I would have to say that Purim this year was a bit bitter-sweet, and a lot happened.
It started at work. I decided to dress up as the Milky Way. I found a really pretty silver tutu like skirt (I would wear it for real), a silver shirt, made stars from tin foil (need to find something better for next time), had a silver head band, and then lots of glitter all over my face. The residents loved it (well most of them…one didn’t like that I had silver lips). There is something very fun about walking in the streets fully dressed up, as if there is nothing strange about it.
This is something I will actually miss. On my way to shul, it made me think about Yom Kippur. There was the same feeling in the air. The sun goes down; everyone is rushing to get to shul on time, trying to find parking… just this time everyone is in costume instead of in white (which might also be a costume). But there is something there. I don’t know if the same feeling happens in other places in Israel, but I feel like it will be different next year when I am in the US.
For the past 5 years, I have helped a friend of mine organize a Megilla reading. It started out small, at his apartment. When we out grew his apartment, we moved to mine. And for the past three years, we had gotten so big that we moved to a shul that gave us space. In addition to running Megilla reading, we used to run a minyan that met monthly on Shabbat mornings, monthly for Kabbalat Shabbat at the nursing home, and hakafot for Simchat Torah. So, this year right before we started davening, the third member of our organizing group told me he needed to make an announcement, so I said go for it. It turned out to be a thank you and goodbye message for everything that I have done over the past years…
The reading went really well. And it was nice to be with all of my friends. It is at times like this, that I think to myself, “wow I can actually be a rabbi”. Here I am in a shul, not just of my peers (members of the shul are also invited and we get over 100 people), giving announcements, it being my job to give the nod to continue davening, it not being strange or inappropriate for me to walk over to those reading to tell them to be louder. So really I need to say thank you to the community for allowing me to practice this role as I am studying.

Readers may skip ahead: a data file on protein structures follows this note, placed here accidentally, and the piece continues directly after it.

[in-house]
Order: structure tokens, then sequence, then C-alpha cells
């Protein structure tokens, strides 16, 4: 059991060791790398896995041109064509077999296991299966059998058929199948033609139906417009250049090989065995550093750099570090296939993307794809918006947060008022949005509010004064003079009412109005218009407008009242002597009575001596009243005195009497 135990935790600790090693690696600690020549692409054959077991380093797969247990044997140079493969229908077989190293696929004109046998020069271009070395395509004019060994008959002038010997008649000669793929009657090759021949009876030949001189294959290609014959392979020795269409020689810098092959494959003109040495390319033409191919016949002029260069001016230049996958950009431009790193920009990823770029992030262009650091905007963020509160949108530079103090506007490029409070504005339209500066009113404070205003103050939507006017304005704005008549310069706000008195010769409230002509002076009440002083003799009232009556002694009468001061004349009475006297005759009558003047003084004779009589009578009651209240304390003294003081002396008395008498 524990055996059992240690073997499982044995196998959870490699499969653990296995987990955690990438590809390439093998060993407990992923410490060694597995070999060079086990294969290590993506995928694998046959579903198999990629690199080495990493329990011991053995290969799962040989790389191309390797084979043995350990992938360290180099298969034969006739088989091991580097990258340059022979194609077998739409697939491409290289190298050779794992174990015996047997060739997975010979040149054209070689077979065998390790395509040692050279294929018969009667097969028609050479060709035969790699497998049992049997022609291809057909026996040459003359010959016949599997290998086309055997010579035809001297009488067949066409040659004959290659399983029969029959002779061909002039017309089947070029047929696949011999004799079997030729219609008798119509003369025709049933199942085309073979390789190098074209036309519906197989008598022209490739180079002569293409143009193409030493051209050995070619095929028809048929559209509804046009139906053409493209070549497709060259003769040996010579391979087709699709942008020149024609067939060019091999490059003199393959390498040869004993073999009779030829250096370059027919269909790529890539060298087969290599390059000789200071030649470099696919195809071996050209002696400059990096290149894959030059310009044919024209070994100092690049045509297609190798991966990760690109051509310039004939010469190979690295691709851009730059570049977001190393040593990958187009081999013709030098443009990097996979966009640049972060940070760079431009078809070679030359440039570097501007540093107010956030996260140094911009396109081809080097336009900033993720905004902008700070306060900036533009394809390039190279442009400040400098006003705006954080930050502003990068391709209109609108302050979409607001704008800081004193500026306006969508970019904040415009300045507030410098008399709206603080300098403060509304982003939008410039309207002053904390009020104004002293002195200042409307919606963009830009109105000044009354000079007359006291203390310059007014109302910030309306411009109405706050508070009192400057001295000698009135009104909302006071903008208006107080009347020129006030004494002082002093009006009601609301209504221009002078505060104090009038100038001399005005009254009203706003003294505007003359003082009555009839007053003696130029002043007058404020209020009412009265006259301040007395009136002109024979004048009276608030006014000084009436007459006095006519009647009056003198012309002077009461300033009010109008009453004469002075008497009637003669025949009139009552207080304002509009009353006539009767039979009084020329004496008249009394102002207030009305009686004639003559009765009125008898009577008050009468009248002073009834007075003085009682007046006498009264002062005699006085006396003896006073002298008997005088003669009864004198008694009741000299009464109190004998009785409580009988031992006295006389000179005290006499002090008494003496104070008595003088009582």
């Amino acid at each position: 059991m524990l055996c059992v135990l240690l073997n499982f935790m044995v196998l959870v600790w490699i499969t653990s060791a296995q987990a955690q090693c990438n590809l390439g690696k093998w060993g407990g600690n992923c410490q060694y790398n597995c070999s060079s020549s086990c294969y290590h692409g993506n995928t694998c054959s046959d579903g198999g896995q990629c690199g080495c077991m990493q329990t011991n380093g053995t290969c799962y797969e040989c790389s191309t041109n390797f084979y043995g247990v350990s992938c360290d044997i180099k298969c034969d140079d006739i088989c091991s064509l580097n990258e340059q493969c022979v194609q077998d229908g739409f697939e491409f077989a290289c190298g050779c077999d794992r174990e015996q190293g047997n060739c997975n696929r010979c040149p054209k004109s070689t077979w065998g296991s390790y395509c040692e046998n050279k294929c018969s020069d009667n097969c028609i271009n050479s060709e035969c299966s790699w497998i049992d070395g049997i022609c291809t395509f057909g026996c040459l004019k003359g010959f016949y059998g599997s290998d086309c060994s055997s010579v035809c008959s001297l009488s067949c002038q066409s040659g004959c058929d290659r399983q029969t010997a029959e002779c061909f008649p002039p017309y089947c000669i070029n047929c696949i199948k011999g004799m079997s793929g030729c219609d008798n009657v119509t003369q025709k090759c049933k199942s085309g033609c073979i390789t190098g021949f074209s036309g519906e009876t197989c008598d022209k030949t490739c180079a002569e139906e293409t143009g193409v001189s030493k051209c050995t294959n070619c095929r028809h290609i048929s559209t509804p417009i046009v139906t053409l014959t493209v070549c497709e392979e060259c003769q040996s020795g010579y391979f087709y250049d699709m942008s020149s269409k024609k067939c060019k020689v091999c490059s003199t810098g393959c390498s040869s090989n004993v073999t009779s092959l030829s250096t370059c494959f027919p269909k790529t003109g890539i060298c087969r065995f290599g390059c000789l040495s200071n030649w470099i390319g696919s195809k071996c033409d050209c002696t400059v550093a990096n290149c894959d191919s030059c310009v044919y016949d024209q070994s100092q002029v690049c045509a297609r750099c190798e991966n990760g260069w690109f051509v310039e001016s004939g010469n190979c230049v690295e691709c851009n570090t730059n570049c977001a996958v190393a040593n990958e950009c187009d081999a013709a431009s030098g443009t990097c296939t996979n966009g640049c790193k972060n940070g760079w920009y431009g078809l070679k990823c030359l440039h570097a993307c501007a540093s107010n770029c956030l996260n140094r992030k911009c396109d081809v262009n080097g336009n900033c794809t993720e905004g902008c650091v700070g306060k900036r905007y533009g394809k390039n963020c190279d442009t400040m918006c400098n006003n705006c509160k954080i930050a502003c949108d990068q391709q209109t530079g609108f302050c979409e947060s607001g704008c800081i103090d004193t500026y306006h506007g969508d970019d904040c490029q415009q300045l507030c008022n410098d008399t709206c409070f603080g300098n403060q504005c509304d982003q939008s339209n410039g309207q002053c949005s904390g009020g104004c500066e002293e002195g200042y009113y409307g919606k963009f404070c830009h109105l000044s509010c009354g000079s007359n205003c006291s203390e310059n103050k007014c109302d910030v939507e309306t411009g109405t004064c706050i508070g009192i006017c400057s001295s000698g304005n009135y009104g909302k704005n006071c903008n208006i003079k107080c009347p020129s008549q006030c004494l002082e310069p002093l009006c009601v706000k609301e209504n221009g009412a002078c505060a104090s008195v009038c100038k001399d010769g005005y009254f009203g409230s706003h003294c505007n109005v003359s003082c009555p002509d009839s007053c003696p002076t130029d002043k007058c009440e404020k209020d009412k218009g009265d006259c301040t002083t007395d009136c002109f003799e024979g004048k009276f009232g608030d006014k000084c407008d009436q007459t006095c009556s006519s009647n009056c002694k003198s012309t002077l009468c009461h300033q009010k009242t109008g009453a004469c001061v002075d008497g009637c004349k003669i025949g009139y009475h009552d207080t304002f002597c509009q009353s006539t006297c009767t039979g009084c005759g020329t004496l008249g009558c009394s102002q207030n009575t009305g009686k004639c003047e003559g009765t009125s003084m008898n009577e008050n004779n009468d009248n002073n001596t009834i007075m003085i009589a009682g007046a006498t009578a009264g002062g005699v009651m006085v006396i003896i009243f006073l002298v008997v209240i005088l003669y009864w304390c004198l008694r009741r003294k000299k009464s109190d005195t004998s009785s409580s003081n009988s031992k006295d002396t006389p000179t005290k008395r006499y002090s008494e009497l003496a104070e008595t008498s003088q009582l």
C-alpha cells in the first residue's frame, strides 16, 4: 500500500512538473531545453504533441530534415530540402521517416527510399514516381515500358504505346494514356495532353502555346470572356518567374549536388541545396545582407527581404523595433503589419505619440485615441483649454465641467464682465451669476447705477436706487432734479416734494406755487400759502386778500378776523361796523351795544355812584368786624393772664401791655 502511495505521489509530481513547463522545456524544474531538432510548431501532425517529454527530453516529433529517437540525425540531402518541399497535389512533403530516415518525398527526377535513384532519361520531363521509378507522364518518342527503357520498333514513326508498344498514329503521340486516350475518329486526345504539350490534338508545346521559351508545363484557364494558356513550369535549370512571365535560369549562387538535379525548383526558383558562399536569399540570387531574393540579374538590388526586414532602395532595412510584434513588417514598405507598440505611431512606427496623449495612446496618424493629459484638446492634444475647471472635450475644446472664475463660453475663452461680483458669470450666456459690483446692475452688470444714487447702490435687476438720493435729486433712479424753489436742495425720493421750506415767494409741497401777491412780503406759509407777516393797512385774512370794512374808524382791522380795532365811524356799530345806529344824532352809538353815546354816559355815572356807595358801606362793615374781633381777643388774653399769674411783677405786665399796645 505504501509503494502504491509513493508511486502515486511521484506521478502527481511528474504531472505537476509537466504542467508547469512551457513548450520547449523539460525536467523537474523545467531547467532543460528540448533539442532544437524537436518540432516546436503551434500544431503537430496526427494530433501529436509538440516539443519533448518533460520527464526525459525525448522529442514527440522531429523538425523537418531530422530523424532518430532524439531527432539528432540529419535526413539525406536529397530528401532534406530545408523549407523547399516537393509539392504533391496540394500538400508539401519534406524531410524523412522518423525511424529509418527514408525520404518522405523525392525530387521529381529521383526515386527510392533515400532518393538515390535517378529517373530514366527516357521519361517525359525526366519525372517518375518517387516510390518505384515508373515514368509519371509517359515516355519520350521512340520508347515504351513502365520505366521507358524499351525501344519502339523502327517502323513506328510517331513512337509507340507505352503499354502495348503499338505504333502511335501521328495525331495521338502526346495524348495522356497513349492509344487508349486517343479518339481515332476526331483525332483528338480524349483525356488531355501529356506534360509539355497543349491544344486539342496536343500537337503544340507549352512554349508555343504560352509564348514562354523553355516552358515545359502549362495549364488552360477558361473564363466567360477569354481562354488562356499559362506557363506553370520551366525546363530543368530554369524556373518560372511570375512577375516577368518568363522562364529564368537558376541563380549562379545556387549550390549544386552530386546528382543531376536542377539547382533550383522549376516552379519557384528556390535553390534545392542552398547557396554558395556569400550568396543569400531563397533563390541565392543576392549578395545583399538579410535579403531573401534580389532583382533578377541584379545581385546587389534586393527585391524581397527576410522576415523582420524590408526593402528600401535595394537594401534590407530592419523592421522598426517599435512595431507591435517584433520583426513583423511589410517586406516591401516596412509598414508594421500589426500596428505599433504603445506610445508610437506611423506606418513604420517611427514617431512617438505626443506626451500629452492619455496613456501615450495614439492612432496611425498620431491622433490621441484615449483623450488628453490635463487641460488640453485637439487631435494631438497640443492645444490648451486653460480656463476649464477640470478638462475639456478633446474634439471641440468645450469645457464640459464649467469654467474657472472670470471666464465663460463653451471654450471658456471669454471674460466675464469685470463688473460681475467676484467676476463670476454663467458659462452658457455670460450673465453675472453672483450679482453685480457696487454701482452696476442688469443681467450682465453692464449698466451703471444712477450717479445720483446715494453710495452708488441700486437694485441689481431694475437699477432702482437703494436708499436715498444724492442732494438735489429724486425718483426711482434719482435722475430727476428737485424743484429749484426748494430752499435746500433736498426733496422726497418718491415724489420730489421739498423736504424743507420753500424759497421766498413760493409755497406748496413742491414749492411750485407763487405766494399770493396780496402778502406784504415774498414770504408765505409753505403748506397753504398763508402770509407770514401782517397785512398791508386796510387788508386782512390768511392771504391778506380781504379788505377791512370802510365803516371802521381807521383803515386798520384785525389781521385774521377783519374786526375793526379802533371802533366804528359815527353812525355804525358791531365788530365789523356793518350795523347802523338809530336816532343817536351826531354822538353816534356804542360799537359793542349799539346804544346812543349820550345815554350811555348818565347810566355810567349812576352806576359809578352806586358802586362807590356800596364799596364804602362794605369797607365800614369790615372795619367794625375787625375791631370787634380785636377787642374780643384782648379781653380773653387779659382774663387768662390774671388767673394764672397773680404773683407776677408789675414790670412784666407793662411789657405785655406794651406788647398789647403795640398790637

Following Megilla reading, I went to a friend’s party. It is just starting to get around that I am leaving, and so the questions that I get are “when are you off”, and the date is not that far off. I am no longer saying “sometime in May”, but rather “May 16” which is in 6 weeks from now…
My friend R and I, have a tradition of going out together after Megilla reading- this year we went to the shuk. It was only just starting as we got there, and we got there at 10pm! She eventually left, but I stayed and danced a bit more with my friend N, taking in the costumes, music and intoxication of the area. We eventually met up with a friend of hers, who was playing the accordion. We were tired (as it was almost 1:30), and decided to walk home, and for about half the journey we were accompanied by an accordionist. Some of the time we were just talking, and other times just dancing along- the beauty of Purim where anything goes. J Eventually we got to a bar, and had some beer as the last customers of the night.